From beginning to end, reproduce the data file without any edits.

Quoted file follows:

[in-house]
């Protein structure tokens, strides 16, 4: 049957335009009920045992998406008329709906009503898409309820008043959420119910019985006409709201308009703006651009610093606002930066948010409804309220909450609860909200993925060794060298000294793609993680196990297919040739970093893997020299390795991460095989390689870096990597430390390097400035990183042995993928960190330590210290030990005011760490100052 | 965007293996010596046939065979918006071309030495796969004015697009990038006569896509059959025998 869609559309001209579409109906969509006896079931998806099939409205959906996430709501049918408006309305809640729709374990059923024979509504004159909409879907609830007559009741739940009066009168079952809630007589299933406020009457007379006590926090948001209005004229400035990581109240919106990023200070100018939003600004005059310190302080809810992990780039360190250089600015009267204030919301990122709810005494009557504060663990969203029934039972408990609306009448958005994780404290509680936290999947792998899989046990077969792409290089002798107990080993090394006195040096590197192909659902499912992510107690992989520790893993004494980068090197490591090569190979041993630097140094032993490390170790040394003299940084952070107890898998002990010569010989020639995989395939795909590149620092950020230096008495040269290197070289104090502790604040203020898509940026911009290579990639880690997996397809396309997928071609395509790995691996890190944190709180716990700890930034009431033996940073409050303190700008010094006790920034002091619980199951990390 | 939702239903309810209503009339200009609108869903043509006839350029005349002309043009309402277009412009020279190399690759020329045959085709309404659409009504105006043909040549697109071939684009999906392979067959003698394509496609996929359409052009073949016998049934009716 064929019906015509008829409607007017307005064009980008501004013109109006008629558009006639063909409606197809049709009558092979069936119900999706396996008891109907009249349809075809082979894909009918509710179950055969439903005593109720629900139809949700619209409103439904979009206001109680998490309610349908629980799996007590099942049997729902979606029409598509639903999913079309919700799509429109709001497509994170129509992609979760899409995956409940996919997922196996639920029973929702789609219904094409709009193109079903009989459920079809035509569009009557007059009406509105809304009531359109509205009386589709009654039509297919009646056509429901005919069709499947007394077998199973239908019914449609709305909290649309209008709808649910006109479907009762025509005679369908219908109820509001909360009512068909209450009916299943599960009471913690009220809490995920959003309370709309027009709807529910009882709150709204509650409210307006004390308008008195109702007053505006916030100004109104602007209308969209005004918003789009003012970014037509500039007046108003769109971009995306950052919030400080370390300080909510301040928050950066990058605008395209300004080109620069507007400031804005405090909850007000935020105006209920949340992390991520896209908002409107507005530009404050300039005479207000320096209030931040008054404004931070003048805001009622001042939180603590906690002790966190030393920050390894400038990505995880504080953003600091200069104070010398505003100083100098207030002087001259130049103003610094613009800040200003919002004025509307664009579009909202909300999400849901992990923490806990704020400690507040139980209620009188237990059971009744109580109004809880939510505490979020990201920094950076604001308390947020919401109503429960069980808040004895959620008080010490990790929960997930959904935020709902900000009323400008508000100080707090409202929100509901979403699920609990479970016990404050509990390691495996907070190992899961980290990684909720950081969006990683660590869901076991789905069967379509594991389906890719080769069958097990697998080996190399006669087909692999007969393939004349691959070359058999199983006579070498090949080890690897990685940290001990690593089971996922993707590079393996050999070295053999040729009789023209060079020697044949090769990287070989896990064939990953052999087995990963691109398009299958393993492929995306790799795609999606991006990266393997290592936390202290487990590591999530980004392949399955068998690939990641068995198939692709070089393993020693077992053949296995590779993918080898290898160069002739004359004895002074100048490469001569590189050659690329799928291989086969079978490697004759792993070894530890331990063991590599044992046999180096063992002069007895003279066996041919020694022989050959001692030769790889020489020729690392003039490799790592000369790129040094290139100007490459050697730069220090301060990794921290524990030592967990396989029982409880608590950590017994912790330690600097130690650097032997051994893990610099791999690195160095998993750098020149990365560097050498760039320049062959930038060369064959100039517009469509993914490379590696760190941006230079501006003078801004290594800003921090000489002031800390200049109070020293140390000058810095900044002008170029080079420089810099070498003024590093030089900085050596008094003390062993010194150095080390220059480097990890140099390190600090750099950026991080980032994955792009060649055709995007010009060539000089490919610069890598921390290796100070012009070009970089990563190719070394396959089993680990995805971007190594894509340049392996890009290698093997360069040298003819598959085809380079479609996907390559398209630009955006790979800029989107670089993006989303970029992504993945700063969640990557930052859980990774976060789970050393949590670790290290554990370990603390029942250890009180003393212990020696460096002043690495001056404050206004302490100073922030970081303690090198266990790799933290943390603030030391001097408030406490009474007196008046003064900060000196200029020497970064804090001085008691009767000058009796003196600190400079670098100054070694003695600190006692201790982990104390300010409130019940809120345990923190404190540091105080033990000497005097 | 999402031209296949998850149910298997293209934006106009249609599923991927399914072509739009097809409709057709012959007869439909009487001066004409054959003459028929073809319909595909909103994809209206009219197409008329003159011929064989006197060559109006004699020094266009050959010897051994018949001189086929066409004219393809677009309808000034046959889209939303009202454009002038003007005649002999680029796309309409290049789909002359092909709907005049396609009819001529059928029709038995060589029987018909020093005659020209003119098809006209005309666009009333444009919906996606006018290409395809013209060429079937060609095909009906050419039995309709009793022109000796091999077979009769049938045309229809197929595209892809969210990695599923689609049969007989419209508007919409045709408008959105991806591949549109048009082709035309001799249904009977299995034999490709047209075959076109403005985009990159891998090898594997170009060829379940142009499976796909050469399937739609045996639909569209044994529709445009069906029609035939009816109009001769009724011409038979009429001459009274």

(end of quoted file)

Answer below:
[in-house]
């Protein structure tokens, strides 16, 4: 049957335009009920045992998406008329709906009503898409309820008043959420119910019985006409709201308009703006651009610093606002930066948010409804309220909450609860909200993925060794060298000294793609993680196990297919040739970093893997020299390795991460095989390689870096990597430390390097400035990183042995993928960190330590210290030990005011760490100052 | 965007293996010596046939065979918006071309030495796969004015697009990038006569896509059959025998 869609559309001209579409109906969509006896079931998806099939409205959906996430709501049918408006309305809640729709374990059923024979509504004159909409879907609830007559009741739940009066009168079952809630007589299933406020009457007379006590926090948001209005004229400035990581109240919106990023200070100018939003600004005059310190302080809810992990780039360190250089600015009267204030919301990122709810005494009557504060663990969203029934039972408990609306009448958005994780404290509680936290999947792998899989046990077969792409290089002798107990080993090394006195040096590197192909659902499912992510107690992989520790893993004494980068090197490591090569190979041993630097140094032993490390170790040394003299940084952070107890898998002990010569010989020639995989395939795909590149620092950020230096008495040269290197070289104090502790604040203020898509940026911009290579990639880690997996397809396309997928071609395509790995691996890190944190709180716990700890930034009431033996940073409050303190700008010094006790920034002091619980199951990390 | 939702239903309810209503009339200009609108869903043509006839350029005349002309043009309402277009412009020279190399690759020329045959085709309404659409009504105006043909040549697109071939684009999906392979067959003698394509496609996929359409052009073949016998049934009716 064929019906015509008829409607007017307005064009980008501004013109109006008629558009006639063909409606197809049709009558092979069936119900999706396996008891109907009249349809075809082979894909009918509710179950055969439903005593109720629900139809949700619209409103439904979009206001109680998490309610349908629980799996007590099942049997729902979606029409598509639903999913079309919700799509429109709001497509994170129509992609979760899409995956409940996919997922196996639920029973929702789609219904094409709009193109079903009989459920079809035509569009009557007059009406509105809304009531359109509205009386589709009654039509297919009646056509429901005919069709499947007394077998199973239908019914449609709305909290649309209008709808649910006109479907009762025509005679369908219908109820509001909360009512068909209450009916299943599960009471913690009220809490995920959003309370709309027009709807529910009882709150709204509650409210307006004390308008008195109702007053505006916030100004109104602007209308969209005004918003789009003012970014037509500039007046108003769109971009995306950052919030400080370390300080909510301040928050950066990058605008395209300004080109620069507007400031804005405090909850007000935020105006209920949340992390991520896209908002409107507005530009404050300039005479207000320096209030931040008054404004931070003048805001009622001042939180603590906690002790966190030393920050390894400038990505995880504080953003600091200069104070010398505003100083100098207030002087001259130049103003610094613009800040200003919002004025509307664009579009909202909300999400849901992990923490806990704020400690507040139980209620009188237990059971009744109580109004809880939510505490979020990201920094950076604001308390947020919401109503429960069980808040004895959620008080010490990790929960997930959904935020709902900000009323400008508000100080707090409202929100509901979403699920609990479970016990404050509990390691495996907070190992899961980290990684909720950081969006990683660590869901076991789905069967379509594991389906890719080769069958097990697998080996190399006669087909692999007969393939004349691959070359058999199983006579070498090949080890690897990685940290001990690593089971996922993707590079393996050999070295053999040729009789023209060079020697044949090769990287070989896990064939990953052999087995990963691109398009299958393993492929995306790799795609999606991006990266393997290592936390202290487990590591999530980004392949399955068998690939990641068995198939692709070089393993020693077992053949296995590779993918080898290898160069002739004359004895002074100048490469001569590189050659690329799928291989086969079978490697004759792993070894530890331990063991590599044992046999180096063992002069007895003279066996041919020694022989050959001692030769790889020489020729690392003039490799790592000369790129040094290139100007490459050697730069220090301060990794921290524990030592967990396989029982409880608590950590017994912790330690600097130690650097032997051994893990610099791999690195160095998993750098020149990365560097050498760039320049062959930038060369064959100039517009469509993914490379590696760190941006230079501006003078801004290594800003921090000489002031800390200049109070020293140390000058810095900044002008170029080079420089810099070498003024590093030089900085050596008094003390062993010194150095080390220059480097990890140099390190600090750099950026991080980032994955792009060649055709995007010009060539000089490919610069890598921390290796100070012009070009970089990563190719070394396959089993680990995805971007190594894509340049392996890009290698093997360069040298003819598959085809380079479609996907390559398209630009955006790979800029989107670089993006989303970029992504993945700063969640990557930052859980990774976060789970050393949590670790290290554990370990603390029942250890009180003393212990020696460096002043690495001056404050206004302490100073922030970081303690090198266990790799933290943390603030030391001097408030406490009474007196008046003064900060000196200029020497970064804090001085008691009767000058009796003196600190400079670098100054070694003695600190006692201790982990104390300010409130019940809120345990923190404190540091105080033990000497005097 | 999402031209296949998850149910298997293209934006106009249609599923991927399914072509739009097809409709057709012959007869439909009487001066004409054959003459028929073809319909595909909103994809209206009219197409008329003159011929064989006197060559109006004699020094266009050959010897051994018949001189086929066409004219393809677009309808000034046959889209939303009202454009002038003007005649002999680029796309309409290049789909002359092909709907005049396609009819001529059928029709038995060589029987018909020093005659020209003119098809006209005309666009009333444009919906996606006018290409395809013209060429079937060609095909009906050419039995309709009793022109000796091999077979009769049938045309229809197929595209892809969210990695599923689609049969007989419209508007919409045709408008959105991806591949549109048009082709035309001799249904009977299995034999490709047209075959076109403005985009990159891998090898594997170009060829379940142009499976796909050469399937739609045996639909569209044994529709445009069906029609035939009816109009001769009724011409038979009429001459009274």